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And, dueDue in part to the limitations of the streaming agreements with Hulu, Disney restructured the company to move Hulu's Scripted Originals team under Walt Disney, meaning the team reported to the chairman of Disney Television Studios and ABC Entertainment. And, as of November 2019, FX and Fox Searchlight supplied Hulu with content. This ended with Disney in 2020, eliminating the role of Hulu CEO, and integratedintegrating Hulu into the Disney business model as the company continued to reorganize the business with a greater focus on streaming.

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While not directly comparable, in that Disney Plus was able to launch with Disney's catalogue of classic children's movies and content from the Marvel and Star Wars franchises, while Quibi focused on developing original content specifically for the platform,. bothBoth launched around the same time and needed to navigate the COVID-19 pandemic early in their existence. And both handled the pandemic differently.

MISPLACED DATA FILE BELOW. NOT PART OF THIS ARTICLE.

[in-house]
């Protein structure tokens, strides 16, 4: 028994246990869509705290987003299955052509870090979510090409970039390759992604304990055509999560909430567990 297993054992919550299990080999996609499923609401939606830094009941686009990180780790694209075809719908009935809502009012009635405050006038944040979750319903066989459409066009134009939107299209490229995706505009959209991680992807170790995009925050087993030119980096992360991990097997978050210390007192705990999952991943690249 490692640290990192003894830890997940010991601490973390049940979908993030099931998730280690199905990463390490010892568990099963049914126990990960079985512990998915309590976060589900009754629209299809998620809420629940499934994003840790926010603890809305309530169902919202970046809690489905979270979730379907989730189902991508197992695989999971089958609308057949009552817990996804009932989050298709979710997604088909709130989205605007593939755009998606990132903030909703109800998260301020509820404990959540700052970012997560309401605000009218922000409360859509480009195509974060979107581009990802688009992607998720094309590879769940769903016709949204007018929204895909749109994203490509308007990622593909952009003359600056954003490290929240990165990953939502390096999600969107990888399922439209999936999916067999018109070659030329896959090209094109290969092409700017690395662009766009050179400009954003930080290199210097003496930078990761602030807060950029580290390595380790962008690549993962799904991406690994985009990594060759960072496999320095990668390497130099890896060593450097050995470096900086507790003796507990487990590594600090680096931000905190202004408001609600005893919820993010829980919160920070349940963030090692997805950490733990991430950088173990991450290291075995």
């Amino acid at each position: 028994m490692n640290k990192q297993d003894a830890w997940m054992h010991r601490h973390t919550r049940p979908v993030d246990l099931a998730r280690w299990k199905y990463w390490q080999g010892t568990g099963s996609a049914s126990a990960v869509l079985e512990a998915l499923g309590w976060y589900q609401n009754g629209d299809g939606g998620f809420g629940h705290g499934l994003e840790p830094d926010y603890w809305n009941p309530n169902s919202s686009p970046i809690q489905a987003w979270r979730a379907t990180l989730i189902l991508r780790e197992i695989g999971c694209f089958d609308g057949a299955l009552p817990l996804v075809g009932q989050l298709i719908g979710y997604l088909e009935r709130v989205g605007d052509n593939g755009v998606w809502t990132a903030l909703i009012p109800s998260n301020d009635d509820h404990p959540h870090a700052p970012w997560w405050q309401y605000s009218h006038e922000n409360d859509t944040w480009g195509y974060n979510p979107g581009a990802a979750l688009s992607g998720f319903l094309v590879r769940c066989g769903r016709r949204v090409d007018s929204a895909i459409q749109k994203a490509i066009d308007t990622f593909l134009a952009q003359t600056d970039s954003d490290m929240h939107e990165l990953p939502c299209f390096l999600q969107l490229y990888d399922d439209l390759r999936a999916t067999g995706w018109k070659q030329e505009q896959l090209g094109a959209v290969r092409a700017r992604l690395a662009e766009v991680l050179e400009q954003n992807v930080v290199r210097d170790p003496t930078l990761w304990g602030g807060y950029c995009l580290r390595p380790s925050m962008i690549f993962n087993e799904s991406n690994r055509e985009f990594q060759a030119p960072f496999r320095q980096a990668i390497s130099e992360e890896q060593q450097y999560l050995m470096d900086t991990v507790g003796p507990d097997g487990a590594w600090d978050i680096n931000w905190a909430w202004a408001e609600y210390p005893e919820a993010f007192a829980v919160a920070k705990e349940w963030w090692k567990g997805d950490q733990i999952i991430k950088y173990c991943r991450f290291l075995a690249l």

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For Quibi, the company was launching with the mobile-first, if not mobile-only, format for the platform intended not to compete with other VOD platforms such as Netflix, Hulu, or Disney Plus. Except around this time, services such as Netflix, Amazon Prime, and Disney Plus were adding to or announcing the upcoming ability to download select content to allow subscribers the opportunity to watch content on their mobile devices without data cost concerns, and competing directly with Quibi. Quibi saw their potential viewing audience not as a primetime viewers, but rather as those viewing content on-the-go between 7 a.m. to 7 p.m.,p.m. andThis had Quibi competing with the download capabilities and multi-platform capabilities of the other platforms, and competing with the viewership of YouTube or TikTok, both of which hadhave massive catalogues of user-generated content and, in the case of YouTube, a growing catalogue of original content.

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As far as content is concerned, the company was focused on three types of content. The first was movies broken into chapters,; the second was unscripted short-form series,; and the third was the company's "Daily Essentials," which were intended to cover news, sports, weather, and talk shows. The company's pre-launch plan was to launch with 175 original series and 8,500 episodes in the first year, with three hours of new content daily. As well, Quibi was expected to be spending up to $100,000 for every minute of content generated, whereas YouTube creators spend between $500 to $5,000 per minute. As well, Quibi tried to tie-intie in celebrities and related projects to create buzz around the upcoming streaming platform.